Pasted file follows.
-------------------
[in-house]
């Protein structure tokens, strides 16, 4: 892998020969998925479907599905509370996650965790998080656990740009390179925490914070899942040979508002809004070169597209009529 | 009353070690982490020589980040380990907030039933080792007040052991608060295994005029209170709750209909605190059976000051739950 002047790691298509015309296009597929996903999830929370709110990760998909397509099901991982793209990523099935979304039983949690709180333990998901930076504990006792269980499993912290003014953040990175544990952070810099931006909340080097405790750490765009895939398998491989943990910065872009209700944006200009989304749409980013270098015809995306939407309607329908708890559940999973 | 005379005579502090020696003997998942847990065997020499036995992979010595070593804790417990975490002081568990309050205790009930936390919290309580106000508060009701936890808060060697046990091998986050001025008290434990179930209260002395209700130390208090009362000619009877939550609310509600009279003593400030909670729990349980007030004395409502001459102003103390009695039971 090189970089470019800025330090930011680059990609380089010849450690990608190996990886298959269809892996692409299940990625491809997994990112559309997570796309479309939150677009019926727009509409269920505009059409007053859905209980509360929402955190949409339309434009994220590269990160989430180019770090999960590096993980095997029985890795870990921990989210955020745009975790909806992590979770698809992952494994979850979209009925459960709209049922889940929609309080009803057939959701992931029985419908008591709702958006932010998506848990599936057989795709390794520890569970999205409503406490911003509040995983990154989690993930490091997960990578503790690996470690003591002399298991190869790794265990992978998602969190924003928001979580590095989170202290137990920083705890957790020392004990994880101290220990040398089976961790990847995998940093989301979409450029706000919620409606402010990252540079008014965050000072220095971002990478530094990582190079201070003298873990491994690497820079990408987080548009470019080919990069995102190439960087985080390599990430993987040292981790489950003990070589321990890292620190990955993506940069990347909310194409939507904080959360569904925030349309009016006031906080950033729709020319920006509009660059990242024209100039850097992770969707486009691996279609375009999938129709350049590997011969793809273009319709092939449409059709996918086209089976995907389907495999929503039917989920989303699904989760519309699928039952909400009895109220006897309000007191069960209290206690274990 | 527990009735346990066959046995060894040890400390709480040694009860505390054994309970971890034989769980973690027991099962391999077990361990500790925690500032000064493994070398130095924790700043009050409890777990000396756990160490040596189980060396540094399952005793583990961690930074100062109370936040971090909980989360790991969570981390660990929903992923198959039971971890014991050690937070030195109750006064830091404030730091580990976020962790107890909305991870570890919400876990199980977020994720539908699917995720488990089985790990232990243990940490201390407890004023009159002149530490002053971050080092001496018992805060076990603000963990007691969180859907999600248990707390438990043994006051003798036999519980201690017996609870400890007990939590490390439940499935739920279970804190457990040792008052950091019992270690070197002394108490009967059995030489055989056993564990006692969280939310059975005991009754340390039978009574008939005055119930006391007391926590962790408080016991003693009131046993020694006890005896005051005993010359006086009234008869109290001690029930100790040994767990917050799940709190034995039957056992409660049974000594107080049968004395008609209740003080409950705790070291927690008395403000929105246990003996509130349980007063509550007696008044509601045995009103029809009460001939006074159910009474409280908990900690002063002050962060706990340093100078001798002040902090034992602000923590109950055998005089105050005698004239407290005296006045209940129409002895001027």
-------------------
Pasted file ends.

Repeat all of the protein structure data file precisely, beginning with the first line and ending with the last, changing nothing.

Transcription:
[in-house]
């Protein structure tokens, strides 16, 4: 892998020969998925479907599905509370996650965790998080656990740009390179925490914070899942040979508002809004070169597209009529 | 009353070690982490020589980040380990907030039933080792007040052991608060295994005029209170709750209909605190059976000051739950 002047790691298509015309296009597929996903999830929370709110990760998909397509099901991982793209990523099935979304039983949690709180333990998901930076504990006792269980499993912290003014953040990175544990952070810099931006909340080097405790750490765009895939398998491989943990910065872009209700944006200009989304749409980013270098015809995306939407309607329908708890559940999973 | 005379005579502090020696003997998942847990065997020499036995992979010595070593804790417990975490002081568990309050205790009930936390919290309580106000508060009701936890808060060697046990091998986050001025008290434990179930209260002395209700130390208090009362000619009877939550609310509600009279003593400030909670729990349980007030004395409502001459102003103390009695039971 090189970089470019800025330090930011680059990609380089010849450690990608190996990886298959269809892996692409299940990625491809997994990112559309997570796309479309939150677009019926727009509409269920505009059409007053859905209980509360929402955190949409339309434009994220590269990160989430180019770090999960590096993980095997029985890795870990921990989210955020745009975790909806992590979770698809992952494994979850979209009925459960709209049922889940929609309080009803057939959701992931029985419908008591709702958006932010998506848990599936057989795709390794520890569970999205409503406490911003509040995983990154989690993930490091997960990578503790690996470690003591002399298991190869790794265990992978998602969190924003928001979580590095989170202290137990920083705890957790020392004990994880101290220990040398089976961790990847995998940093989301979409450029706000919620409606402010990252540079008014965050000072220095971002990478530094990582190079201070003298873990491994690497820079990408987080548009470019080919990069995102190439960087985080390599990430993987040292981790489950003990070589321990890292620190990955993506940069990347909310194409939507904080959360569904925030349309009016006031906080950033729709020319920006509009660059990242024209100039850097992770969707486009691996279609375009999938129709350049590997011969793809273009319709092939449409059709996918086209089976995907389907495999929503039917989920989303699904989760519309699928039952909400009895109220006897309000007191069960209290206690274990 | 527990009735346990066959046995060894040890400390709480040694009860505390054994309970971890034989769980973690027991099962391999077990361990500790925690500032000064493994070398130095924790700043009050409890777990000396756990160490040596189980060396540094399952005793583990961690930074100062109370936040971090909980989360790991969570981390660990929903992923198959039971971890014991050690937070030195109750006064830091404030730091580990976020962790107890909305991870570890919400876990199980977020994720539908699917995720488990089985790990232990243990940490201390407890004023009159002149530490002053971050080092001496018992805060076990603000963990007691969180859907999600248990707390438990043994006051003798036999519980201690017996609870400890007990939590490390439940499935739920279970804190457990040792008052950091019992270690070197002394108490009967059995030489055989056993564990006692969280939310059975005991009754340390039978009574008939005055119930006391007391926590962790408080016991003693009131046993020694006890005896005051005993010359006086009234008869109290001690029930100790040994767990917050799940709190034995039957056992409660049974000594107080049968004395008609209740003080409950705790070291927690008395403000929105246990003996509130349980007063509550007696008044509601045995009103029809009460001939006074159910009474409280908990900690002063002050962060706990340093100078001798002040902090034992602000923590109950055998005089105050005698004239407290005296006045209940129409002895001027």